YogaAndBackCare - Utthita Hasta Padangustha

Utthita Hasta Padangustha

Utthita Hasta Padangusthasana Extended Hand to Big Toe Posture. This works on balance and strengthens the leg muscles but it also works on the lower abdomen muscles if you build the posture up in manageable blocks.

If you are able to hold your foot and ideally your big toe like Gemma is, then all you do is straighten the leg out in front of you while balancing on the other. The aim is to bring the leg up so your foot is level with your head.

When you feel that is very easy, you can try to do a forward bend bringing your body against the thigh of the lifted leg.

OK let's look at doing this posture in stages.

Firstly just to be able to balance on one leg is good while the other leg is lifted. You can start by using a belt which you place underneath the foot and then you hold the ends of the belt and pull to lift your leg upwards. There is a hamstring stretch in this posture, so right from the start make sure your extended leg is straight and that the foot is pointing upwards.

Once you feel happy with lifting your leg up using a belt, try and lift it without a belt. This demands good control from the lower abdomen muscles.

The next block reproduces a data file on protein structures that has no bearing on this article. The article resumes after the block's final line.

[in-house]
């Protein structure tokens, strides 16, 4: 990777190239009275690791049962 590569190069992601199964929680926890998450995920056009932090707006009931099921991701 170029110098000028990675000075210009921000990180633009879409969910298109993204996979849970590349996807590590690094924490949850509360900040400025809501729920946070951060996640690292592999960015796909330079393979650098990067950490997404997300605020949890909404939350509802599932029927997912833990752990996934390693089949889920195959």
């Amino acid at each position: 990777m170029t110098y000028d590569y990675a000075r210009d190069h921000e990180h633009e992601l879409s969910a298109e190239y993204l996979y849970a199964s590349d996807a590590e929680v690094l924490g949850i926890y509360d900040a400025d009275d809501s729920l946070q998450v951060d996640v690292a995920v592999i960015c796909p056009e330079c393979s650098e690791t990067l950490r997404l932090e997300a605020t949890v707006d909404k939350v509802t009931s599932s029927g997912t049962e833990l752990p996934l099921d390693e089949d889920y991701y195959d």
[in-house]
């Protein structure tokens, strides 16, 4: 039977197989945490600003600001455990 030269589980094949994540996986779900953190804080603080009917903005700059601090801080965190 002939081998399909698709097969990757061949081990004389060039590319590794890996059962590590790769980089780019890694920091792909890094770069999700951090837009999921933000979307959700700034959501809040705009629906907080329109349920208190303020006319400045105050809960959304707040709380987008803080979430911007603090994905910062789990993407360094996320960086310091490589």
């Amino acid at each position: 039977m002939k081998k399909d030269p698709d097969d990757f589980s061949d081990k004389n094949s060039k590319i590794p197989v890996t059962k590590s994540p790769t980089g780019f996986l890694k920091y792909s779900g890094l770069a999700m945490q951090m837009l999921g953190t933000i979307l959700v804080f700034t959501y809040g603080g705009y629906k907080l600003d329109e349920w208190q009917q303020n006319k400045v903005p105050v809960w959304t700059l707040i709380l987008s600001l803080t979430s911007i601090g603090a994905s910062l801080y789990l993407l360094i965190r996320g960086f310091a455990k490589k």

I teach this in two stages:-

1. Lift your leg up as high as you can. ( Usually the student's foot is below the knee level of the other foot )

2. Bend your knee towards your chest and then straighten your leg out. ( This usually brings the student's foot level or even above the knee level of the other foot. If you look on this site I have shown this posture twice just added asana to the name of the posture and it is worth looking at the other description as well to see the alternative steps.

Once you start holding onto your big toe, you change the demands on your body and the posture becomes easier. However if you want the core control that everybody should have, do practise the lifting your leg up without helping it in any way before you move into the final asana.

The perfect posture will have the extended leg straight, no bended knee! and the supporting foot straight and then if there is a forward bend to lie the trunk against the thigh, this is done with an extended spine.

Iyengar merely tells us that this posture makes the leg muscles powerful and the balance gives the student steadiness and poise.

It is a posture that he includes early in his book. It is challenging but well worth doing regularly.

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